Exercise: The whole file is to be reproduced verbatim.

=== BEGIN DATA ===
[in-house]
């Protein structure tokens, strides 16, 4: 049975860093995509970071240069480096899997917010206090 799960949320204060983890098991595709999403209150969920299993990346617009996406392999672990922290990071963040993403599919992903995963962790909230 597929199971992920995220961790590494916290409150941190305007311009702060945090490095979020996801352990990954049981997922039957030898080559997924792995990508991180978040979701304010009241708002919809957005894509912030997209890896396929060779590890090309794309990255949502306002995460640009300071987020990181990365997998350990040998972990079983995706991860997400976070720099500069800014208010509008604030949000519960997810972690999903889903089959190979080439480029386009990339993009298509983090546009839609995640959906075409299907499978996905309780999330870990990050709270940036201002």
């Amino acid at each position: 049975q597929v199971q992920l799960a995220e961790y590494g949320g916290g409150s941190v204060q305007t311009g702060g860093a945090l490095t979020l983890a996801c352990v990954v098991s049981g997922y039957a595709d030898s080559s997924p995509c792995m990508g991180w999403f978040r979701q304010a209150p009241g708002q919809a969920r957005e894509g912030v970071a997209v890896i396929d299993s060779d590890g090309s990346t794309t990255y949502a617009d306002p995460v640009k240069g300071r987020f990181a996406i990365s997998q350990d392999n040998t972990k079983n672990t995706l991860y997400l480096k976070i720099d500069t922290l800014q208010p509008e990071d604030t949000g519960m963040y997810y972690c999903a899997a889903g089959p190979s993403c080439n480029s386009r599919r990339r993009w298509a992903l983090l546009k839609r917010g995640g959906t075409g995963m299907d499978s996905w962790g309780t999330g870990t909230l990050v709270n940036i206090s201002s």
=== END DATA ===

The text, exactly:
[in-house]
């Protein structure tokens, strides 16, 4: 049975860093995509970071240069480096899997917010206090 799960949320204060983890098991595709999403209150969920299993990346617009996406392999672990922290990071963040993403599919992903995963962790909230 597929199971992920995220961790590494916290409150941190305007311009702060945090490095979020996801352990990954049981997922039957030898080559997924792995990508991180978040979701304010009241708002919809957005894509912030997209890896396929060779590890090309794309990255949502306002995460640009300071987020990181990365997998350990040998972990079983995706991860997400976070720099500069800014208010509008604030949000519960997810972690999903889903089959190979080439480029386009990339993009298509983090546009839609995640959906075409299907499978996905309780999330870990990050709270940036201002």
């Amino acid at each position: 049975q597929v199971q992920l799960a995220e961790y590494g949320g916290g409150s941190v204060q305007t311009g702060g860093a945090l490095t979020l983890a996801c352990v990954v098991s049981g997922y039957a595709d030898s080559s997924p995509c792995m990508g991180w999403f978040r979701q304010a209150p009241g708002q919809a969920r957005e894509g912030v970071a997209v890896i396929d299993s060779d590890g090309s990346t794309t990255y949502a617009d306002p995460v640009k240069g300071r987020f990181a996406i990365s997998q350990d392999n040998t972990k079983n672990t995706l991860y997400l480096k976070i720099d500069t922290l800014q208010p509008e990071d604030t949000g519960m963040y997810y972690c999903a899997a889903g089959p190979s993403c080439n480029s386009r599919r990339r993009w298509a992903l983090l546009k839609r917010g995640g959906t075409g995963m299907d499978s996905w962790g309780t999330g870990t909230l990050v709270n940036i206090s201002s």